In the span of just a couple of hours Monday evening, a Minneapolis suburb appears to have fundamentally refashioned its leadership after a local police officer shot and killed an unarmed Black man during a traffic stop the day before.

Brooklyn Center, Minn., which erupted in protest Sunday as word of 20-year-old Daunte Wright’s death spread, now has a new city manager and — at least temporarily — a new de facto leader of the police department after a city council vote that granted the mayor “command authority” over the agency.

The overhaul is likely to give Mayor Mike Elliott the power to fire the police chief and police officers, one legal expert told The Washington Post.

“At such a tough time, this will streamline things and establish a chain of command and leadership,” Elliott wrote after the motion passed by a 3-to-2 vote. Elliott, who by law serves on the council, and two other members voted in the affirmative.

An hour later, Elliott announced that Brooklyn Center had fired its city manager, Curt Boganey, and replaced him with the city’s deputy manager, Reggie Edwards.

“I will continue to work my hardest to ensure good leadership at all levels of our city government,” Elliott said in a tweet about the change.

Earlier that day, Elliott and Boganey publicly split over the discipline of the officer involved, who was identified as Kim Potter, a 26-year veteran of the Brooklyn Center Police Department. Authorities said Potter accidentally fired her gun at Wright when she meant to use a Taser.

The Brooklyn Center Police chief said he believed the officer who shot the 20-year-old Black man accidentally fired her gun instead of her Taser on April 11. (Reuters)

“All employees working for the city of Brooklyn Center are entitled to due process with respect to discipline,” Boganey told reporters. “This employee will receive due process, and that’s really all I can say today.”

Elliott, meanwhile, said the officer should be dismissed.

“Let me be very clear: My position is that we cannot afford to make mistakes that lead to the loss of life of other people in our profession,” he said at a news conference. “So I do fully support releasing the officer of her duties.”

In Brooklyn Center, the city manager — who has administrative power over municipal employees — is hired and fired by the city council. However, Monday’s council meeting was not streamed or broadcast as usual, so the results of the council’s vote on Boganey’s dismissal were not immediately clear.

Elliott, Edwards and city attorney Troy Gilchrist did not respond to requests for comment.

Roughly 30,000 people live in Brooklyn Center, a city just 10 miles north of the courtroom where former Minneapolis police officer Derek Chauvin is on trial for murder in the May 2020 killing of George Floyd. In the 24 hours following Wright’s death, pressure on local leaders mounted quickly as residents — still mourning Floyd — grieved anew and demanded change.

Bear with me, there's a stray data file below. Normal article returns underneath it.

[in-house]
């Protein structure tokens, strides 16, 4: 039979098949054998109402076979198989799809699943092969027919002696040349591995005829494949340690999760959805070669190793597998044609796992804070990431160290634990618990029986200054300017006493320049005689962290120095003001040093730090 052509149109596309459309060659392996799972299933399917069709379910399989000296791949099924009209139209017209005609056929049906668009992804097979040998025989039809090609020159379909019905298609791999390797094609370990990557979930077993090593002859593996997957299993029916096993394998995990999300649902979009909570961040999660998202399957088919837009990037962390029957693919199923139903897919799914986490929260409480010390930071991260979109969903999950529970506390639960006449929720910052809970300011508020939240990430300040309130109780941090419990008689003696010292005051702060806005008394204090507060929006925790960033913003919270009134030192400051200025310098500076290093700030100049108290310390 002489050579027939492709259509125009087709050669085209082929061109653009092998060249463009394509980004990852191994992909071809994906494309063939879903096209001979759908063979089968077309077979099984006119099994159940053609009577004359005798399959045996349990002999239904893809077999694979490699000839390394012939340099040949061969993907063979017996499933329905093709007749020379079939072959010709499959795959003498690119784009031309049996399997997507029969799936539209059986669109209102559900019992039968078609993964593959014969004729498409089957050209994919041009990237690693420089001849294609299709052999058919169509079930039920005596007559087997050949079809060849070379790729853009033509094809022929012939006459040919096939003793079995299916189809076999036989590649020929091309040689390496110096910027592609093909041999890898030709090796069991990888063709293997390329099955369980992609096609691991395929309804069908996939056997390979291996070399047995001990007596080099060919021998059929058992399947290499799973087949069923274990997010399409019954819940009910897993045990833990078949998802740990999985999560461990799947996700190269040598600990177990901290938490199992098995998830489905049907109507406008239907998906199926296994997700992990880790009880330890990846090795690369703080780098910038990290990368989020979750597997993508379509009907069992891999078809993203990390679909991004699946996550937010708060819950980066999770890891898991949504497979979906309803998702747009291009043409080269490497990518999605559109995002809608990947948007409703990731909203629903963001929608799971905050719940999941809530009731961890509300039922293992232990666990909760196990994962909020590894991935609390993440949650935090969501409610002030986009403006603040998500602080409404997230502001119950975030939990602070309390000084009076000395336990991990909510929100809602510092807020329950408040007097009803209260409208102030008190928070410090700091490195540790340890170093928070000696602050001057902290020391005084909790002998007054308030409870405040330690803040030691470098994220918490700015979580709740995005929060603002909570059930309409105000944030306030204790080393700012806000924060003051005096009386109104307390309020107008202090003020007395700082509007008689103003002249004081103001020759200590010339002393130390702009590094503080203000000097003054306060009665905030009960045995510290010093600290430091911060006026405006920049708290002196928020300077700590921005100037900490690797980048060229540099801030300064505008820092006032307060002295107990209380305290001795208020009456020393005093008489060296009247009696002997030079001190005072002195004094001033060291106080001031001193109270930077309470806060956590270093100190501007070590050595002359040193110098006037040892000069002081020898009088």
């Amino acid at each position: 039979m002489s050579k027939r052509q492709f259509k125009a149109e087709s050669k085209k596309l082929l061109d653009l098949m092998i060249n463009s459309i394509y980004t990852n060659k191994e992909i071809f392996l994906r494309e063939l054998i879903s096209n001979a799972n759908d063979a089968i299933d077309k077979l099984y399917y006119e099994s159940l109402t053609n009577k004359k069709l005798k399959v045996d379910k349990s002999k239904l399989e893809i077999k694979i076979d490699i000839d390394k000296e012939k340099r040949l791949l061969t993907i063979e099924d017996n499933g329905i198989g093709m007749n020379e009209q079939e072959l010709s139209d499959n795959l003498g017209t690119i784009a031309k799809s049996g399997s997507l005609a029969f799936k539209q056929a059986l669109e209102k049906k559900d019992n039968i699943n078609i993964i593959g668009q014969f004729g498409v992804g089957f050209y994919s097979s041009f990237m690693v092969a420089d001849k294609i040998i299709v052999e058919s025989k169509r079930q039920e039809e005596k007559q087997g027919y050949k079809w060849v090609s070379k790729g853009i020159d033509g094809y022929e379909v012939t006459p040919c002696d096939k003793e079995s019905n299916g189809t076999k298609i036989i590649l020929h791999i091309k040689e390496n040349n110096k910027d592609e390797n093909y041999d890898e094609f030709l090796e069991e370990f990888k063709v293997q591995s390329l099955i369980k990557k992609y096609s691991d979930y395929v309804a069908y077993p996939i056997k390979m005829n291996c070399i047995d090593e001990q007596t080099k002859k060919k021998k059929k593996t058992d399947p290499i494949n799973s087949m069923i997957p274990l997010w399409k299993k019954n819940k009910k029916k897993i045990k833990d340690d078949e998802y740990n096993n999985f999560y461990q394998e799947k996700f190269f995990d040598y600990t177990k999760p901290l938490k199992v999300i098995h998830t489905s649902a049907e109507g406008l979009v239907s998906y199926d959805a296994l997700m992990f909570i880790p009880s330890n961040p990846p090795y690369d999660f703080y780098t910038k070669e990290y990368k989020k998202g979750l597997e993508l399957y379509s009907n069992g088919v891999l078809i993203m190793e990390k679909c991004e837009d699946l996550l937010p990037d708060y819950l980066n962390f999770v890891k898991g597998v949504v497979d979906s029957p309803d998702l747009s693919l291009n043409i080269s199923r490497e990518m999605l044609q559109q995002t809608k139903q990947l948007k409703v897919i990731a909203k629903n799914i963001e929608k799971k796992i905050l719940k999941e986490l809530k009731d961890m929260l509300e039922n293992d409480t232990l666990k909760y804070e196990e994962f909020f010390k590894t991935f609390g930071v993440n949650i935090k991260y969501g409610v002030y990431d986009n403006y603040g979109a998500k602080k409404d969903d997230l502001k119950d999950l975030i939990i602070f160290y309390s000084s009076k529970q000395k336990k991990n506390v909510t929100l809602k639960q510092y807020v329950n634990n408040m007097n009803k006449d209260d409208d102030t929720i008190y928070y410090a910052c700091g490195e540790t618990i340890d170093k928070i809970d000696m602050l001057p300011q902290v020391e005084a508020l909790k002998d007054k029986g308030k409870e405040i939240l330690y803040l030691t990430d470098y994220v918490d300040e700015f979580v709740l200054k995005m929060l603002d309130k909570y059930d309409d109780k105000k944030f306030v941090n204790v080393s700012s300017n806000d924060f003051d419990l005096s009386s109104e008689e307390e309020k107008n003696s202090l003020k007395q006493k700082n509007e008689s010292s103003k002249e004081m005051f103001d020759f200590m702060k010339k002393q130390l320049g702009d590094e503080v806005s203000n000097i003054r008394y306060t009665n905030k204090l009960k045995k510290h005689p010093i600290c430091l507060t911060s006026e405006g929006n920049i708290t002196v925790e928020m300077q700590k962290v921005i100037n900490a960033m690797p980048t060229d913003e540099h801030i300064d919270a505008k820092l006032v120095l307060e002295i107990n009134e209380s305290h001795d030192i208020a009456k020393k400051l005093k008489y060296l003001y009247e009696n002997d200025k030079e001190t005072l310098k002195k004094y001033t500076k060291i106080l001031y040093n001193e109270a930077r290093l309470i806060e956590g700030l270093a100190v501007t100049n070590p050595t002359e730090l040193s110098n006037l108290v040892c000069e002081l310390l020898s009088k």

Police Chief Tim Gannon played an unedited clip of the fatal encounter for media and community members gathered in the Brooklyn Center City Hall on Monday. One attendee asked, “Why is it that police officers in the United States keep killing young Black men and young Black women at a far, far, far higher rate than they do White people?”

“I don’t have an answer to that question,” replied Gannon, who also said he wanted to hear from the officer before she was disciplined.

Brooklyn Center is what’s known as a charter city, giving it “incredibly broad authority to act,” said David Schultz, a Minnesota legal scholar and expert on state and local law.

Monday’s unusual moves put the city in uncharted territory, he said. “We’re looking at something incredibly unique, what’s going on here.”

The city’s charter — its governing document — includes a provision allowing the council to hand power over the police to the mayor in times of crisis. It reads, “In time of public danger or emergency the Mayor may, with the consent of the Council, take command of the police, maintain order and enforce the law.”

“I think the ordinance’s purpose is to replace the chain of command so that the mayor, rather than the police chief, becomes the [authority] for directing the police department,” Schultz said.

Schultz said that he’s not aware of any state statutes that would prevent the council from delegating this authority and that it appears to be a constitutional provision. This would, he added, allow Elliott to fire police officers, pending any stipulations against such action in the city’s collective-bargaining agreement with the department or in state labor law.

Even then, the mayor could still fire an officer, Schultz said, but the officer may be able to successfully sue and force the city into a settlement payment.

There is also a notable omission in the charter clause, he said: It does not specify the duration of Elliott’s new authority, potentially leaving it “to the discretion of the mayor.”

“We don’t have a black letter or a four-square answer to this one,” Schultz said.